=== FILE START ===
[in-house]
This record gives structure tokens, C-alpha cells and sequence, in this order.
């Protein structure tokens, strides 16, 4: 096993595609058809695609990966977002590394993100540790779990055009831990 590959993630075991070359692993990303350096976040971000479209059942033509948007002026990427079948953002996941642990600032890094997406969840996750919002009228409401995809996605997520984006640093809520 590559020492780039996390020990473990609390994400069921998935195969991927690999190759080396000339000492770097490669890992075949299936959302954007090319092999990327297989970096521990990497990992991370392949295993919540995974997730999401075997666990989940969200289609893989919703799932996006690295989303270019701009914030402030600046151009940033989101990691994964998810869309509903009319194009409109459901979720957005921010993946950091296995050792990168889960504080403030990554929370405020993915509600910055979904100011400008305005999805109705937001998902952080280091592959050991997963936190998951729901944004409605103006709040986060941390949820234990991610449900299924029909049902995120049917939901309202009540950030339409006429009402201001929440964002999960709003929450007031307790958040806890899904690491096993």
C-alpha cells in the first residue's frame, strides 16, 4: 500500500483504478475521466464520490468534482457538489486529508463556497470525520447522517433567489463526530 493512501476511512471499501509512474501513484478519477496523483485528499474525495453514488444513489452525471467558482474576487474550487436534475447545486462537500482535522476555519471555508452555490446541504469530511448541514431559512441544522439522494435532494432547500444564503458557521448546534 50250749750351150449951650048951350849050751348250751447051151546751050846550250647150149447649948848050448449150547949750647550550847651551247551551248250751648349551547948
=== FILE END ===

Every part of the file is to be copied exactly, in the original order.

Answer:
[in-house]
This record gives structure tokens, C-alpha cells and sequence, in this order.
């Protein structure tokens, strides 16, 4: 096993595609058809695609990966977002590394993100540790779990055009831990 590959993630075991070359692993990303350096976040971000479209059942033509948007002026990427079948953002996941642990600032890094997406969840996750919002009228409401995809996605997520984006640093809520 590559020492780039996390020990473990609390994400069921998935195969991927690999190759080396000339000492770097490669890992075949299936959302954007090319092999990327297989970096521990990497990992991370392949295993919540995974997730999401075997666990989940969200289609893989919703799932996006690295989303270019701009914030402030600046151009940033989101990691994964998810869309509903009319194009409109459901979720957005921010993946950091296995050792990168889960504080403030990554929370405020993915509600910055979904100011400008305005999805109705937001998902952080280091592959050991997963936190998951729901944004409605103006709040986060941390949820234990991610449900299924029909049902995120049917939901309202009540950030339409006429009402201001929440964002999960709003929450007031307790958040806890899904690491096993």
C-alpha cells in the first residue's frame, strides 16, 4: 500500500483504478475521466464520490468534482457538489486529508463556497470525520447522517433567489463526530 493512501476511512471499501509512474501513484478519477496523483485528499474525495453514488444513489452525471467558482474576487474550487436534475447545486462537500482535522476555519471555508452555490446541504469530511448541514431559512441544522439522494435532494432547500444564503458557521448546534 50250749750351150449951650048951350849050751348250751447051151546751050846550250647150149447649948848050448449150547949750647550550847651551247551551248250751648349551547948